Owners of empty Gloucestershire homes could be hit with 300 per cent increase in council tax bill
By James Young | 20th December 2019
Stroud District Council is taking action to tackle the housing shortage by forcing owners of properties that have been left empty for long periods to pay a 300 per cent increase on their council tax bills.
The council have approved a measure that is aimed at incentivising property owners to bring longstanding empty homes back into use.
The council say there are 193 properties in the district that have been empty for more than two years - a figure that has risen from 152 since October 2015.
Since 2016, Stroud District Council has charged an additional 50 per cent council tax to properties that have either been unoccupied or unfurnished for more than two years.
Further changes introduced by the government have sought to improve the availability in the housing market.
A report considered by Strategy and Resources Committee and full Council this week said where premiums on council tax bills had been charged, the number of empty homes had been reduced.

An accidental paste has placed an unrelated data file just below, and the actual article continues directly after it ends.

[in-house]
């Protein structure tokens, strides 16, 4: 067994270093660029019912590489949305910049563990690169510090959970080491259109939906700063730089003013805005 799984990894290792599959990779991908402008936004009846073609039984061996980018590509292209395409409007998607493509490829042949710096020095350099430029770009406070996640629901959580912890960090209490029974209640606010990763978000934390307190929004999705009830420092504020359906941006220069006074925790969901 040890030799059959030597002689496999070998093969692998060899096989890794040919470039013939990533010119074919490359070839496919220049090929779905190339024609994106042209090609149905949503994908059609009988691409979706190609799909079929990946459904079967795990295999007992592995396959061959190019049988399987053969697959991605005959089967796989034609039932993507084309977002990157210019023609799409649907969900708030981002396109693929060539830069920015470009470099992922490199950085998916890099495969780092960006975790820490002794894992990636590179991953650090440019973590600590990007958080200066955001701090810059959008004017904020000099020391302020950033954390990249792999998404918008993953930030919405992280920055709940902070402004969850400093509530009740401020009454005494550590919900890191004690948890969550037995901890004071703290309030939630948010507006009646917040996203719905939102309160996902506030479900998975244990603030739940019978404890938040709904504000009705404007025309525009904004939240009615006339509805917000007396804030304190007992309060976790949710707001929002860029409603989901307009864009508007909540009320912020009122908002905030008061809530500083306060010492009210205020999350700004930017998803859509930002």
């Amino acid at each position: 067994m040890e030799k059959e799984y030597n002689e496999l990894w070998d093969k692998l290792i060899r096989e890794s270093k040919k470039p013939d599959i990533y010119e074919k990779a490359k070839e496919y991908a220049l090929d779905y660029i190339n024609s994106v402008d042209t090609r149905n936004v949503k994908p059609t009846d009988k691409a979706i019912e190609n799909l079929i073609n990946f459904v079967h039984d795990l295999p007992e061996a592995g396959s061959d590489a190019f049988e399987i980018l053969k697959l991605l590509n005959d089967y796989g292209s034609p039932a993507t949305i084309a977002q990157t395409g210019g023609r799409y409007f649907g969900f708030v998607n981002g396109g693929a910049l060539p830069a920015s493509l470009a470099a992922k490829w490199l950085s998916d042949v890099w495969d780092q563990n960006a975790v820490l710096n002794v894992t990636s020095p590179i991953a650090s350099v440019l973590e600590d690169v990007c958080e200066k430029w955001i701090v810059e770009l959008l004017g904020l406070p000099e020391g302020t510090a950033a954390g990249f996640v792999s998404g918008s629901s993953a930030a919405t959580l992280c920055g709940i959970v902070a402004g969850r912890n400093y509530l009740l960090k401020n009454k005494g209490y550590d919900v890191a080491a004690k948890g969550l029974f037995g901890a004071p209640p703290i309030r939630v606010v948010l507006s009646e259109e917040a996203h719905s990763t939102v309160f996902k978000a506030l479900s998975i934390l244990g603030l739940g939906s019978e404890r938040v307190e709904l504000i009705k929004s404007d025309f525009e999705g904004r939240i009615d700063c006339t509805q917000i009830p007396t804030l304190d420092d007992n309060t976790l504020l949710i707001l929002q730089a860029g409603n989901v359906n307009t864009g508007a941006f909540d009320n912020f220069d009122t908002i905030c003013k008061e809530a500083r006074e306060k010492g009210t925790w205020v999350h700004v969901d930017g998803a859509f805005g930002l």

Council Leader Doina Cornell said: "We know there is a shortage of housing in the district and while we are doing all we can to build more council homes, help landlords let their properties, and work with community land trusts to tackle that, this approach is aimed at maximising what we already have.
"Other councils are following this Government initiative which aims to release homes which should be lived in."
Councillor Chas Townley, chair of the council's Housing Committee added: "The Council wants to work with owners to bring properties back into use.
"We can offer free advice if the owner is willing to make affordable rented housing available - and we have £15,000 interest-free loans towards renovation and repair costs."
Approval at Thursday night's meeting means that owners of long term empty properties that have been empty and substantially unfurnished for a continuous period, will be increased.
Homes empty for two years or more will be subject to a 100 per cent increased from April 1, 2020 while on the same date those which have been empty for five years will be subject to a 200 per cent increase.
Any property that has been empty for 10 years or more from April 1 2021 will be subject to the 300 per cent increase.
The council have said there will be two exceptions in the legislation where the premium charges will not apply.
If a property is left empty by a serving member of the armed forces who is absent as a result of their service, and for empty annexes.
Copyright 2020 Moose Partnership Ltd. All rights reserved. Reproduction of any content is strictly forbidden without prior permission.